The UK has raised terror threat level from “severe” to “critical”, its highest level, meaning further attacks may be imminent, PM Theresa May has announced.
Military personnel will now be deployed to protect key sites as a result of the new threat level.
Meanwhile, the mother of 15-year-old Olivia Campbell said her daughter died in Monday night’s Manchester bombing, which killed 22 and injured 59.
Writing on Facebook, Charlotte Campbell paid tribute to her “precious” daughter.
She had issued an emotional plea for information on her daughter’s whereabouts after the Ariana Grande concert.
According to Reuters, the Polish foreign minister has said that two Polish people who went missing after the attack are among those killed.
The change in terror threat comes after investigators were unable to rule out whether suspect Salman Abedi acted alone, PM Theresa May said.
She said soldiers would be placed in key public locations to support armed police in protecting the public.
Military personnel may also be seen at other events over the coming weeks, such as concerts, the prime minister said, working under the command of police officers.
Theresa May said she did not want the public to feel “unduly alarmed” but said it was a “proportionate and sensible response”.
A hotline has been set up for people concerned about loved ones – 0800 096 0095.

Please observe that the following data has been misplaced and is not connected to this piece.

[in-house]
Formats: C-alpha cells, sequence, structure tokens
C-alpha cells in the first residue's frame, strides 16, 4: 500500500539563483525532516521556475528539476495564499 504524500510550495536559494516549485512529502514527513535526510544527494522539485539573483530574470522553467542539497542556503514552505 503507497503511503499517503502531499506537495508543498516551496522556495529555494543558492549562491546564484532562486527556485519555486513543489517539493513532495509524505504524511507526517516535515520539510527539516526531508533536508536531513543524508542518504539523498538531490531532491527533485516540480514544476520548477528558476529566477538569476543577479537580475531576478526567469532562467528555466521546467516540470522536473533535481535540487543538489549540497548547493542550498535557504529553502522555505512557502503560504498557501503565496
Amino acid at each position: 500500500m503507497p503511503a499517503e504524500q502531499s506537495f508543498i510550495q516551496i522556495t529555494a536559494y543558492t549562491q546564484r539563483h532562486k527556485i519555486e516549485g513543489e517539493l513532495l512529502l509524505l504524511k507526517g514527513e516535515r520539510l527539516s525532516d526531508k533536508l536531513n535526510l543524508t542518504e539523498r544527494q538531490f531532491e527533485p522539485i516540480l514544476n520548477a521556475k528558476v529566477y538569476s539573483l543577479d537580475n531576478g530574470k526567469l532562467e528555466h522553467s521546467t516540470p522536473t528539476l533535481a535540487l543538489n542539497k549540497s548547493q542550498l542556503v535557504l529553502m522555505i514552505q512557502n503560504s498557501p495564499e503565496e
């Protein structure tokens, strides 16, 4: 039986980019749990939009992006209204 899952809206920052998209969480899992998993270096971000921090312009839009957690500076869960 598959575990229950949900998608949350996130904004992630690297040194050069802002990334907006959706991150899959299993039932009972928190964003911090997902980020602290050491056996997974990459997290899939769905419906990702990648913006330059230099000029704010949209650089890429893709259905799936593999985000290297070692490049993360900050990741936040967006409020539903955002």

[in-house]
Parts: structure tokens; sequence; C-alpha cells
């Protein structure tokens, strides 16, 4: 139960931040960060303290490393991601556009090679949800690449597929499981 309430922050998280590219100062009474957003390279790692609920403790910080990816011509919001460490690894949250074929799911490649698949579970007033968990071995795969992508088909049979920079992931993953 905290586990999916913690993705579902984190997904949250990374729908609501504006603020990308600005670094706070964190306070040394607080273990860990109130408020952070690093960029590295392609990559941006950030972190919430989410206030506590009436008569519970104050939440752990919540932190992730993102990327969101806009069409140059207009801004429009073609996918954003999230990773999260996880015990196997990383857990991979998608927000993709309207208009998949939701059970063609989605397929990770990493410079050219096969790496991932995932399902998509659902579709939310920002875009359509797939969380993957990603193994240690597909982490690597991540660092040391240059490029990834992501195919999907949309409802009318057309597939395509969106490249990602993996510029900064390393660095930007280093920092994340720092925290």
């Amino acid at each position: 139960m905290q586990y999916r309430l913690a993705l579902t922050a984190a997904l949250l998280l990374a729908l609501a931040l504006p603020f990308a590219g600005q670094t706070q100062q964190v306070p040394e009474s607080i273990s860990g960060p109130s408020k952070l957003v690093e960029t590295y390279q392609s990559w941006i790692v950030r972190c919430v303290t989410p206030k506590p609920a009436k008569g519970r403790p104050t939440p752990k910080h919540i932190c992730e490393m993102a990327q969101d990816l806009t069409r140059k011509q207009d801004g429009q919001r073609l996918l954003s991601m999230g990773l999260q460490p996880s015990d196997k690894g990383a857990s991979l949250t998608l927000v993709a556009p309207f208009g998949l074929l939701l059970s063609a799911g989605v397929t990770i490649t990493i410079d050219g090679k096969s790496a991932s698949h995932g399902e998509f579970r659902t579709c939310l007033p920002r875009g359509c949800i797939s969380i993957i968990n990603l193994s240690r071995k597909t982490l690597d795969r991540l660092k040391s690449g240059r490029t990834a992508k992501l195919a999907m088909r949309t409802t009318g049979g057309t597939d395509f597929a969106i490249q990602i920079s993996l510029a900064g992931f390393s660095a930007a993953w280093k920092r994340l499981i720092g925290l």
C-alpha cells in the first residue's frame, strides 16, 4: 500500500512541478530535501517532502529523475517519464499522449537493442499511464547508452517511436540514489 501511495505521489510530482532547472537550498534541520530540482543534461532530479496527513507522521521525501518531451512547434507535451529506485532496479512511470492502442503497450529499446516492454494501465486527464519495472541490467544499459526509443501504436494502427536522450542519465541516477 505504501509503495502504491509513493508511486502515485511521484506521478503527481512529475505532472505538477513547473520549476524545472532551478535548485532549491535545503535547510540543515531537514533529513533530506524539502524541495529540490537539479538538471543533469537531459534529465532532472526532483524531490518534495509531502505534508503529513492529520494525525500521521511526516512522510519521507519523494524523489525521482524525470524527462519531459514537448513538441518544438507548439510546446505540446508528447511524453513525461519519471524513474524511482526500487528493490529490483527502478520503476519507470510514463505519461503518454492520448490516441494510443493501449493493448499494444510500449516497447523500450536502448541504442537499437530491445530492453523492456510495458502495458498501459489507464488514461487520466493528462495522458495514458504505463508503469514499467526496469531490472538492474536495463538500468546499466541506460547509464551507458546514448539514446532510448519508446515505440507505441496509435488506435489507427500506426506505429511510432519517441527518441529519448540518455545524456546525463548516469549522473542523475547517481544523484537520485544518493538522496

The highest threat level, which is decided by the Joint Terrorism Analysis Centre – a group of experts from the police, government departments and agencies – has only been reached twice before.
The first time the threat level was raised to critical was in 2006 during a major operation to stop a plot to blow up transatlantic airliners with liquid bombs.
In 2007, security chiefs raised it once more as they hunted for the men who had tried to bomb a London nightclub, before going on to attack Glasgow Airport.
Former Salford University student Salman Abedi – understood to be a 22-year-old born in Manchester to parents of Libyan descent – is thought to have blown himself up in the arena’s foyer shortly after 22:30 local time on May 22.
Fans were beginning to leave a concert by Ariana Grande.
Three of his victims have been named – Saffie Rose Roussos, eight, Georgina Callander – thought to be 18 – and John Atkinson, 28.
ISIS has said – via its channels on the messaging app Telegram – it was behind the Manchester attack, but this has not been verified.